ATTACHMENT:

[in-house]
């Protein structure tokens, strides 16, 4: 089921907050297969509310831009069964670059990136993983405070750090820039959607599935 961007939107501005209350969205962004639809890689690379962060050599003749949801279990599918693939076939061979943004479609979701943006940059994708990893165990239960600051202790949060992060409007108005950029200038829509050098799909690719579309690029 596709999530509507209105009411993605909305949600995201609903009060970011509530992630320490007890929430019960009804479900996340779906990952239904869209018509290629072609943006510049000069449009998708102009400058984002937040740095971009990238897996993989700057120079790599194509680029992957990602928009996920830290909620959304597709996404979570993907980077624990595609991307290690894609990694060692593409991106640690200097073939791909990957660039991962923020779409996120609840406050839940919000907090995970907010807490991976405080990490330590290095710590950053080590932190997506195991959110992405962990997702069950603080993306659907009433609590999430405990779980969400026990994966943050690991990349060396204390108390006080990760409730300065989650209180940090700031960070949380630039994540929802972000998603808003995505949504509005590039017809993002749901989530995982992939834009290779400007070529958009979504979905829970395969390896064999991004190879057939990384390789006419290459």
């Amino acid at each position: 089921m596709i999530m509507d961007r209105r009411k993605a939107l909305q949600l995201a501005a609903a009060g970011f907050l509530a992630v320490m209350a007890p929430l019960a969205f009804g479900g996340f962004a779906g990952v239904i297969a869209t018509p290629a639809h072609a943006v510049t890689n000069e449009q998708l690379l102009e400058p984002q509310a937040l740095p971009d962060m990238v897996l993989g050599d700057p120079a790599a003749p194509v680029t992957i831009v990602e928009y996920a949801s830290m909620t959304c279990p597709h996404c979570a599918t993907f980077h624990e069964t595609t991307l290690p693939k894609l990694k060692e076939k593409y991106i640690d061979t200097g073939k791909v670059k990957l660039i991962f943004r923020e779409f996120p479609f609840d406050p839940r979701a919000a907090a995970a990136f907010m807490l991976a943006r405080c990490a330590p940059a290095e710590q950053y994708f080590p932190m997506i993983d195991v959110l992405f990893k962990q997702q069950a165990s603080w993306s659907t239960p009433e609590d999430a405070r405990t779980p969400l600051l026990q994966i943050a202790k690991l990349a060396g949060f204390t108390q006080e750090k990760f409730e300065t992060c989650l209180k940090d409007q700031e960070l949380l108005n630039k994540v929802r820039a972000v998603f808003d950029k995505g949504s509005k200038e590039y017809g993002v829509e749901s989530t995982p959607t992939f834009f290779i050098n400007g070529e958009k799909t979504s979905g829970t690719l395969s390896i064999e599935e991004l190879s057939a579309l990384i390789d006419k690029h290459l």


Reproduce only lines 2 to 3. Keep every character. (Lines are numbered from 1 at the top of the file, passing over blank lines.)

């Protein structure tokens, strides 16, 4: 089921907050297969509310831009069964670059990136993983405070750090820039959607599935 961007939107501005209350969205962004639809890689690379962060050599003749949801279990599918693939076939061979943004479609979701943006940059994708990893165990239960600051202790949060992060409007108005950029200038829509050098799909690719579309690029 596709999530509507209105009411993605909305949600995201609903009060970011509530992630320490007890929430019960009804479900996340779906990952239904869209018509290629072609943006510049000069449009998708102009400058984002937040740095971009990238897996993989700057120079790599194509680029992957990602928009996920830290909620959304597709996404979570993907980077624990595609991307290690894609990694060692593409991106640690200097073939791909990957660039991962923020779409996120609840406050839940919000907090995970907010807490991976405080990490330590290095710590950053080590932190997506195991959110992405962990997702069950603080993306659907009433609590999430405990779980969400026990994966943050690991990349060396204390108390006080990760409730300065989650209180940090700031960070949380630039994540929802972000998603808003995505949504509005590039017809993002749901989530995982992939834009290779400007070529958009979504979905829970395969390896064999991004190879057939990384390789006419290459």
């Amino acid at each position: 089921m596709i999530m509507d961007r209105r009411k993605a939107l909305q949600l995201a501005a609903a009060g970011f907050l509530a992630v320490m209350a007890p929430l019960a969205f009804g479900g996340f962004a779906g990952v239904i297969a869209t018509p290629a639809h072609a943006v510049t890689n000069e449009q998708l690379l102009e400058p984002q509310a937040l740095p971009d962060m990238v897996l993989g050599d700057p120079a790599a003749p194509v680029t992957i831009v990602e928009y996920a949801s830290m909620t959304c279990p597709h996404c979570a599918t993907f980077h624990e069964t595609t991307l290690p693939k894609l990694k060692e076939k593409y991106i640690d061979t200097g073939k791909v670059k990957l660039i991962f943004r923020e779409f996120p479609f609840d406050p839940r979701a919000a907090a995970a990136f907010m807490l991976a943006r405080c990490a330590p940059a290095e710590q950053y994708f080590p932190m997506i993983d195991v959110l992405f990893k962990q997702q069950a165990s603080w993306s659907t239960p009433e609590d999430a405070r405990t779980p969400l600051l026990q994966i943050a202790k690991l990349a060396g949060f204390t108390q006080e750090k990760f409730e300065t992060c989650l209180k940090d409007q700031e960070l949380l108005n630039k994540v929802r820039a972000v998603f808003d950029k995505g949504s509005k200038e590039y017809g993002v829509e749901s989530t995982p959607t992939f834009f290779i050098n400007g070529e958009k799909t979504s979905g829970t690719l395969s390896i064999e599935e991004l190879s057939a579309l990384i390789d006419k690029h290459l």